Revisiting the Younger Dryas

A new study though (Shakun and Carlson, 2010) has compiled over 100 high-resolution proxy records to characterize the timing and extent of the Last Glacial Maximum (LGM) and the deglacial evolution into the Holocene, including the shorter-lived Younger Dryas. Several of the key features of the study include:

  1. The global mean cooling of the LGM relative to the peak of our current interglacial is approximately 5ºC as a minimum value. It is likely larger than this since many of the records are from the ocean which are typically less sensitive to temperature change than landmasses, and further, adiabatic cooling of marine air advected over land masses would result from the ~120 m reduction in sea level. The cooling is global in scale and largest at high latitudes, as expected from polar amplification.
  2. In contrast, during the YD, there is much more spatial heterogeneity as the North became colder and drier (increasing with latitude) while the South became warmer and wetter in the opposite sense. The global mean cooling during the YD is only ~0.6ºC .  The tropics cooled by 2.5ºC (with an error of about a degree in either direction) at the LGM, yet exhibited very little temperature change during the YD. Thus, while the YD was a global scale climate change event with widespread signatures, it was not a widespread global cooling event. Fig. 2. Magnitude of the glacial-interglacial temperature change relative to absolute latitude. (Shakun and Carlson 2010)Fig. 3. Magnitude of the Younger Dryas temperature change. Map of the Younger Dryas temperature anomaly (a). Circle denotes the size of the temperature change. Blue is cooling, red warming (Shakun and Carlson 2010).
  3. The timing of the LGM and peak interglacial is synchronized between hemispheres on orbital timescales, which the authors attribute primarily to the global radiative forcing provided by CO2. As has been noted in the past, the CO2 lags the onset of deglaciation in most records, as this is paced by summer insolation changes. However the CO2 still acts as the dominant temperature-change influence throughout the deglacial period and provides an effective means to communicate temperature anomalies to the tropics. On the other hand, the YD exhibits the well-known bipolar see-saw effect which involves a reduction in northward heat transport, which warms the South. The see-saw is best expressed in the mid to high latitudes, although the see-saw model is a poor descriptor for the tropical variability.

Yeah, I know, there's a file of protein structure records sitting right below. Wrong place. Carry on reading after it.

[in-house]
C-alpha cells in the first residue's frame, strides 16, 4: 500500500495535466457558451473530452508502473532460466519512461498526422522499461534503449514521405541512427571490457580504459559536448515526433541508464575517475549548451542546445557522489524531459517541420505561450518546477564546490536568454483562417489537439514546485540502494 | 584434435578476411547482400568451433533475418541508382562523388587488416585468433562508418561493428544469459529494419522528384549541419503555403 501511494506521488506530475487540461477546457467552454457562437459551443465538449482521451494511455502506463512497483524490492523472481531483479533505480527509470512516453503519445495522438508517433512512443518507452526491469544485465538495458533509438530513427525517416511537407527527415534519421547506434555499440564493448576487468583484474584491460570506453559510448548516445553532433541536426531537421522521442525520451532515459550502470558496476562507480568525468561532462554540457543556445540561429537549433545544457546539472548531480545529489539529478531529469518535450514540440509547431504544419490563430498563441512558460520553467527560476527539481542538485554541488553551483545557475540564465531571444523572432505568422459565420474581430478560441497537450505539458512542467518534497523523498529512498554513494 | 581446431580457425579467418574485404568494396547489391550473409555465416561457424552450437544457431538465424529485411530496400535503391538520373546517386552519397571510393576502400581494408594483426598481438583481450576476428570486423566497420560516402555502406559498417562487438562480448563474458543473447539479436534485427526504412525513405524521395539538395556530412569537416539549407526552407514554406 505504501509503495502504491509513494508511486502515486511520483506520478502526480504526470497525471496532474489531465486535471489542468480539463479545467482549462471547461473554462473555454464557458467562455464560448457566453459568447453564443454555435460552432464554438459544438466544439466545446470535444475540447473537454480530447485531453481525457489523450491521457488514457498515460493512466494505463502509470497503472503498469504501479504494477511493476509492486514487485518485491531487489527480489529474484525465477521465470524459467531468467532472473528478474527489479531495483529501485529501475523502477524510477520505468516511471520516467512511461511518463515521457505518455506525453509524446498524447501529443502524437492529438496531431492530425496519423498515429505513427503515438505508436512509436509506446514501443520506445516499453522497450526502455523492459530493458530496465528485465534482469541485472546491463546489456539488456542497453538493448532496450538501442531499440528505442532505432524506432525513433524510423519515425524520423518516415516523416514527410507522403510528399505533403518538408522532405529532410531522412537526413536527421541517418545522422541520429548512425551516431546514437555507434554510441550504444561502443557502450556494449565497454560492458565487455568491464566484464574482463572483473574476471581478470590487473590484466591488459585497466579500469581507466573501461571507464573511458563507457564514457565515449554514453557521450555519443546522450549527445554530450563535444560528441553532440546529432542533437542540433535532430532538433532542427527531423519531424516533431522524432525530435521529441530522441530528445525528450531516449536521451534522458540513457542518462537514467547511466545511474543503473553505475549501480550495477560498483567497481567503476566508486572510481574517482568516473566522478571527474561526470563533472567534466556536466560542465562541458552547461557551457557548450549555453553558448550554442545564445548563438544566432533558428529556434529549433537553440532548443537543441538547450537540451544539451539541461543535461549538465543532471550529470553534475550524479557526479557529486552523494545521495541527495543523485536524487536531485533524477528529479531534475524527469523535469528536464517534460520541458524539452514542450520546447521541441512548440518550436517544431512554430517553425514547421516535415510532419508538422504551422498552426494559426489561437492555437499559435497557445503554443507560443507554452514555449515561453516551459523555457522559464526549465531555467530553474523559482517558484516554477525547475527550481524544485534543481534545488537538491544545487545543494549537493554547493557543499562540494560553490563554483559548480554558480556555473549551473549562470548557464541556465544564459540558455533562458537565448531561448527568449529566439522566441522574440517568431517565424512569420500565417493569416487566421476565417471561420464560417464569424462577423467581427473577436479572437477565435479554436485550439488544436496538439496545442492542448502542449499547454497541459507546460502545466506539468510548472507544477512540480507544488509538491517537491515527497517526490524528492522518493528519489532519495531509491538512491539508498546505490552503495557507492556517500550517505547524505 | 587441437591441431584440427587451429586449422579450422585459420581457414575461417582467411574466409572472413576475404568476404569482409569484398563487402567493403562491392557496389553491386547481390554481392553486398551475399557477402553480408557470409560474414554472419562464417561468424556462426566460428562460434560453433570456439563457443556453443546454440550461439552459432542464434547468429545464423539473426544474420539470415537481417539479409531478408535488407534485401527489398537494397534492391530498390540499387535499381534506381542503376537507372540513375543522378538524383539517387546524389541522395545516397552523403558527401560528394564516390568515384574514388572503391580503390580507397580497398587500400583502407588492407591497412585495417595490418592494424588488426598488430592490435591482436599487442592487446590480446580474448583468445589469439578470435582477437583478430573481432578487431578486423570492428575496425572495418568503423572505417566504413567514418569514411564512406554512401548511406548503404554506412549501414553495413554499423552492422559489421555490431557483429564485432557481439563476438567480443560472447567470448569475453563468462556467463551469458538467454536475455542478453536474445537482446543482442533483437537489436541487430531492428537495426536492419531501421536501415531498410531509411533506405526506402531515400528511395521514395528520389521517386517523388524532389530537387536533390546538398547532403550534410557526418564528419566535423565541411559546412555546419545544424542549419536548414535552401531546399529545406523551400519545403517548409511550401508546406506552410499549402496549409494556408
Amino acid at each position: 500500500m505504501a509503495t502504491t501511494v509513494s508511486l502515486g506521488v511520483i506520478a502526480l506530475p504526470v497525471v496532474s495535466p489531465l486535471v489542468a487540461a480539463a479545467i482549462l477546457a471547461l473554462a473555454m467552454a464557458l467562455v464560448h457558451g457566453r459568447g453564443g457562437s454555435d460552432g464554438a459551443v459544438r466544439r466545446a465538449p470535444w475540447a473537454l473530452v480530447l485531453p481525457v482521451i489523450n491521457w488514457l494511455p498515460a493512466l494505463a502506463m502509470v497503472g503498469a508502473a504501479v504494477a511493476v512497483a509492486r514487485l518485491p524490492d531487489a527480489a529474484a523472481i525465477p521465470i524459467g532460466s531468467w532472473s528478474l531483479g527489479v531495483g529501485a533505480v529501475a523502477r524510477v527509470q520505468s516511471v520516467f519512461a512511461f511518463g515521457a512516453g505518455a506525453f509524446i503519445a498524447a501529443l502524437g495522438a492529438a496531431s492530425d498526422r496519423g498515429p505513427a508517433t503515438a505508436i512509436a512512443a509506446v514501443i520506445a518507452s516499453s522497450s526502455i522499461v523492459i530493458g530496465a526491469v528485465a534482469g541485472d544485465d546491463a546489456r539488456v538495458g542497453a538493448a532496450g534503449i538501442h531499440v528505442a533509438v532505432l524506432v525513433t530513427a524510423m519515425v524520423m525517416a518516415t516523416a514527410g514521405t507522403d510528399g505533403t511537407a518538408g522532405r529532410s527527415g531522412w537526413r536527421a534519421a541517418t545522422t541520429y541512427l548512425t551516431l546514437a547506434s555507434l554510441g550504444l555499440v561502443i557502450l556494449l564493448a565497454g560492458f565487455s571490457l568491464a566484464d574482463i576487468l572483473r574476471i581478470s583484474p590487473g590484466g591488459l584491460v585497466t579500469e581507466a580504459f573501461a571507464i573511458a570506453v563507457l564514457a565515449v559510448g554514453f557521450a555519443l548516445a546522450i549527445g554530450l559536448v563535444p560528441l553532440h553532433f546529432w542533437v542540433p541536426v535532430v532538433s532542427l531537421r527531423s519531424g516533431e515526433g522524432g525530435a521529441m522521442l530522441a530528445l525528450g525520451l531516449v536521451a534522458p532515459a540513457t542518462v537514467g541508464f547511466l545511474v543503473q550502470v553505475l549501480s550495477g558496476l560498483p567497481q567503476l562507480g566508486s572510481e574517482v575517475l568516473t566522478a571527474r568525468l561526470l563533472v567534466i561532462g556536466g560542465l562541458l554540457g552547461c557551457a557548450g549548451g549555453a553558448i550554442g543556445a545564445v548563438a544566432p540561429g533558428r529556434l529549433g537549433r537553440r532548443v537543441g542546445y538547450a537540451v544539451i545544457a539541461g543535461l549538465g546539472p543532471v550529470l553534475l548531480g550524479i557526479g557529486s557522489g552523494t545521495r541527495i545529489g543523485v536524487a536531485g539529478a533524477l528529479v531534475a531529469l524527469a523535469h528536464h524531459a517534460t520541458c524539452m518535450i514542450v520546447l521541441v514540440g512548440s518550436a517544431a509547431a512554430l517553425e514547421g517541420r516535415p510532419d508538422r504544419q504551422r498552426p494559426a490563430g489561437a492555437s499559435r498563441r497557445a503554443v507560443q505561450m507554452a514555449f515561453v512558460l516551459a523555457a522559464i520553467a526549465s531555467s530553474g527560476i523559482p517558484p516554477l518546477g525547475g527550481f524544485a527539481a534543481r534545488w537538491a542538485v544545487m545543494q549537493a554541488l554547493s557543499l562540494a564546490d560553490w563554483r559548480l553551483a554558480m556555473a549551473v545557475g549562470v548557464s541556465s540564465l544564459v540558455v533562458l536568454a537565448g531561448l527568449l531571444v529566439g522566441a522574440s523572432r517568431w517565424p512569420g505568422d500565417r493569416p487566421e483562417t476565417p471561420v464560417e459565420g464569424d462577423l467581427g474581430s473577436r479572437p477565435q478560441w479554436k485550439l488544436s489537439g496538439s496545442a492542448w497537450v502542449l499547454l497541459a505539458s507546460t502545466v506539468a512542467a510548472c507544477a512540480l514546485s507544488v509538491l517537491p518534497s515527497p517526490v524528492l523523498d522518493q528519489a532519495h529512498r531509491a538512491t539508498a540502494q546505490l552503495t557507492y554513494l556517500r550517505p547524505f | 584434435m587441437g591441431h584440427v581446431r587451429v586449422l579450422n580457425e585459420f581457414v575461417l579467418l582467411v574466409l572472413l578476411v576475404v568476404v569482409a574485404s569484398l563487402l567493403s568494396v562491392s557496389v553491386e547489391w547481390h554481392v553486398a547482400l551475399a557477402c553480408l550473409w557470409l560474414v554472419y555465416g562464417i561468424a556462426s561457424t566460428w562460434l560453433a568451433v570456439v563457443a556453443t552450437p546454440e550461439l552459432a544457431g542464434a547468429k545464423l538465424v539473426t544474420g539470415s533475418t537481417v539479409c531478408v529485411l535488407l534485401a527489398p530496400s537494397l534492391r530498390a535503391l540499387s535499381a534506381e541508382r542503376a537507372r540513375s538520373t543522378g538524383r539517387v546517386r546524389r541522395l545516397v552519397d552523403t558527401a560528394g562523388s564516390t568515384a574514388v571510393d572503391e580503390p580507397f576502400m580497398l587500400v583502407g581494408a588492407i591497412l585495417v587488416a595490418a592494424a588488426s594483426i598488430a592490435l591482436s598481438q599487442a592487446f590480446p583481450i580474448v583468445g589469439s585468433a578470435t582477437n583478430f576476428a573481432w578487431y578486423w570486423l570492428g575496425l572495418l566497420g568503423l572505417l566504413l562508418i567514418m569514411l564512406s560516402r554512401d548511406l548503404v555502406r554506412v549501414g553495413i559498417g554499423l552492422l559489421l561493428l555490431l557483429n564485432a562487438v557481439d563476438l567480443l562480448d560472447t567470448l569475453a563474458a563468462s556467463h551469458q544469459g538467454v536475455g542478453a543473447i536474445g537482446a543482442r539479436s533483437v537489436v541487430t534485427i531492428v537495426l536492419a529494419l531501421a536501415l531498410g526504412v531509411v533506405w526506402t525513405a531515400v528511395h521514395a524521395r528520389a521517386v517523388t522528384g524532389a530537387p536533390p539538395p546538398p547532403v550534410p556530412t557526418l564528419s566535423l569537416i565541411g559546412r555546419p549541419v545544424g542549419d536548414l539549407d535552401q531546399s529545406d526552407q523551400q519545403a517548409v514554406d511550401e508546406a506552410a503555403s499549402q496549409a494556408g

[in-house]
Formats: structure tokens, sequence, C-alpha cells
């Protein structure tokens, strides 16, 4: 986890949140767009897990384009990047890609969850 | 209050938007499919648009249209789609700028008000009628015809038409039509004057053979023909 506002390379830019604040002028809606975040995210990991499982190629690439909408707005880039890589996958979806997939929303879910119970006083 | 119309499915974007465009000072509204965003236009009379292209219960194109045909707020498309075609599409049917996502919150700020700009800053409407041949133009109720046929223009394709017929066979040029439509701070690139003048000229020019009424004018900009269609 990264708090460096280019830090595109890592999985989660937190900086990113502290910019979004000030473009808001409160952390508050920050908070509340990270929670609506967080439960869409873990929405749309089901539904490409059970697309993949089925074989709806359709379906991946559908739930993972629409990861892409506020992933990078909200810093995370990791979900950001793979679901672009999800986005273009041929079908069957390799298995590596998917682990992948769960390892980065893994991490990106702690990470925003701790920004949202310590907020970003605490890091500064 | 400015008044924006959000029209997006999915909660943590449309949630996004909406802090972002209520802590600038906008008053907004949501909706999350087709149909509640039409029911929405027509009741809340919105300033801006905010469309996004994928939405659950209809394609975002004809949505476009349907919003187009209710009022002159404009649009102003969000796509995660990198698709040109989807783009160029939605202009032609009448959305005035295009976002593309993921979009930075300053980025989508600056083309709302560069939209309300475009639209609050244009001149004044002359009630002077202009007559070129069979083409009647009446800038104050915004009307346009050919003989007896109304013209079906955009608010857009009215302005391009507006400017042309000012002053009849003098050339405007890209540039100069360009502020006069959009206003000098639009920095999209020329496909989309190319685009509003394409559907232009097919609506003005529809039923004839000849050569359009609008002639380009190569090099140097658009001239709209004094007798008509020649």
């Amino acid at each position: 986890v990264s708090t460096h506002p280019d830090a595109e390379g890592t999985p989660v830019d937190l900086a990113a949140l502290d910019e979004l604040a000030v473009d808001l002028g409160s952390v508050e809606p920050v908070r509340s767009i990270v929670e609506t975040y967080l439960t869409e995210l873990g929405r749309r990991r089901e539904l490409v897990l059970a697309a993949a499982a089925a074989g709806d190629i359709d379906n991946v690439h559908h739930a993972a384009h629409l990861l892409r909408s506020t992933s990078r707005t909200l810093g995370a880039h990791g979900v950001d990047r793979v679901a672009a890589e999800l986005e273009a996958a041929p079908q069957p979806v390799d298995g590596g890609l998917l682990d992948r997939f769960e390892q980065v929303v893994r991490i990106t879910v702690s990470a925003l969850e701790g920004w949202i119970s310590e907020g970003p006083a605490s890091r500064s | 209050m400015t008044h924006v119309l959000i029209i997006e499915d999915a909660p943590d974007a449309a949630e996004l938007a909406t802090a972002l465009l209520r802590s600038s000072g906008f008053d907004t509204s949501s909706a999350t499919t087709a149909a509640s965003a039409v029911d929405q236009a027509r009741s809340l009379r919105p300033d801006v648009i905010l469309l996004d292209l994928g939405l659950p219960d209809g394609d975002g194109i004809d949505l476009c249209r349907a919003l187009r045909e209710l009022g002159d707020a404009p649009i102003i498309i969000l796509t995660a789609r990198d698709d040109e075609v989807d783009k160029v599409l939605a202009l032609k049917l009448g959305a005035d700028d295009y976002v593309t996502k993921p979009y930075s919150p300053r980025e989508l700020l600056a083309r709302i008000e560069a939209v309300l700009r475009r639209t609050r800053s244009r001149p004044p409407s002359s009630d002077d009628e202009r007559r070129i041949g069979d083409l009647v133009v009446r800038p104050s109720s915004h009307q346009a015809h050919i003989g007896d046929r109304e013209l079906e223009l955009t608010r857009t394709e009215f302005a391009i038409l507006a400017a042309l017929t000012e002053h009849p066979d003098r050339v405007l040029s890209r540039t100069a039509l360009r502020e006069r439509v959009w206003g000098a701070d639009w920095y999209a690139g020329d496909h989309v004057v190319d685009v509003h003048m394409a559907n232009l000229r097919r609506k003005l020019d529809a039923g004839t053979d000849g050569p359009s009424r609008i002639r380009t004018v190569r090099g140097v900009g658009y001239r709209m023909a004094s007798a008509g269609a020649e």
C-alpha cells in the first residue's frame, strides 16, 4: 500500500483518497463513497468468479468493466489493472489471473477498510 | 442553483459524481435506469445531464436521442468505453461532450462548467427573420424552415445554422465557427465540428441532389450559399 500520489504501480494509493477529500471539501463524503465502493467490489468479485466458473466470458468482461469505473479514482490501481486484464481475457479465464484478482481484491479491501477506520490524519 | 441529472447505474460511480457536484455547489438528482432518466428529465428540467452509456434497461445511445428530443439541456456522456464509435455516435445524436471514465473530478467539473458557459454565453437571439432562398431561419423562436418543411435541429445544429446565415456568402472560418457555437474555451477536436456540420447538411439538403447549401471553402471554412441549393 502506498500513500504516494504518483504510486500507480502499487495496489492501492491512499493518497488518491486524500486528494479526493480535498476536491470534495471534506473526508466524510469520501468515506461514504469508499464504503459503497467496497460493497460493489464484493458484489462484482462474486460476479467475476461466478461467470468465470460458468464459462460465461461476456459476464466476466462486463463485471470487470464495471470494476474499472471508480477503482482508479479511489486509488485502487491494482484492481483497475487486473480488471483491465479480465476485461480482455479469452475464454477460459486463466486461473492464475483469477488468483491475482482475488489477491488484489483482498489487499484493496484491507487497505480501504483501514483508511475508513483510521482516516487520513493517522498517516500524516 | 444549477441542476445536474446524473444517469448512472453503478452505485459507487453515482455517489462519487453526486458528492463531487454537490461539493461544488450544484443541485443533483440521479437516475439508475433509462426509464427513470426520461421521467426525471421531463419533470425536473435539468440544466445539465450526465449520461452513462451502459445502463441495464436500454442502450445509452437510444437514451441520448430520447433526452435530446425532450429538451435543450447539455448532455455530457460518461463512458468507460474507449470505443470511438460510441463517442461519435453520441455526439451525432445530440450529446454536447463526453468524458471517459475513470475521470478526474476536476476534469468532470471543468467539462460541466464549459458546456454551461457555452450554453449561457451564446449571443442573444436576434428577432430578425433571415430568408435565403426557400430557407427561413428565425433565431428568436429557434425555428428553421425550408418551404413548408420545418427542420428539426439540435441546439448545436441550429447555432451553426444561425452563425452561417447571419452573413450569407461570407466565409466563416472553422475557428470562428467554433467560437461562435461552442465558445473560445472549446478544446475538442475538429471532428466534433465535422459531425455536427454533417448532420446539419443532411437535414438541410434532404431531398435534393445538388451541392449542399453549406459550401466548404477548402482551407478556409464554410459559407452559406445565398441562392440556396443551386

The see-saw effect during millennial-scale climate changes has been confirmed before (also discussed at RealClimate in the context of the somewhat similar Dansgaard-Oeshger events) and is consistent with modeling efforts of the climate evolution during the last deglaciation, including Liu et al., 2009 (discussed here) who show that current state-of-the-art models can simulate the magnitude of abrupt climate changes well.

So what caused the reduction in the AMOC?

The most prevalent concept for slowing AMOC involves a reduction in the surface water density at the ocean surface via adding freshwater into the ocean. The preferred location is primarily the North Atlantic, which is a key point for deep ocean convection. The original idea for this to cause a YD-event was proposed in 1976 by Johnson and McClure, and involved the opening of eastern Lake Agassiz outlet via northward retreat of the Laurentide Ice Sheet out of Lake Superior. This re-routed drainage from the Mississippi to the St. Lawrence River.

There is a difference between the diversion of continental runoff from the Mississippi River (routing) and the relatively fast pro-glacial lake drainage to a new level (flooding). In contrast to the Johnson and McClure paper, many recent studies have focused on short-lived floods, although the re-routing mechanism might be a necessary, and in fact primary ingredient (Carlson et al., 2007; Carlson and Clark, 2008) in accord with modeling studies which require a persistent forcing to substantially alter AMOC (Meissner and Clark, 2006).

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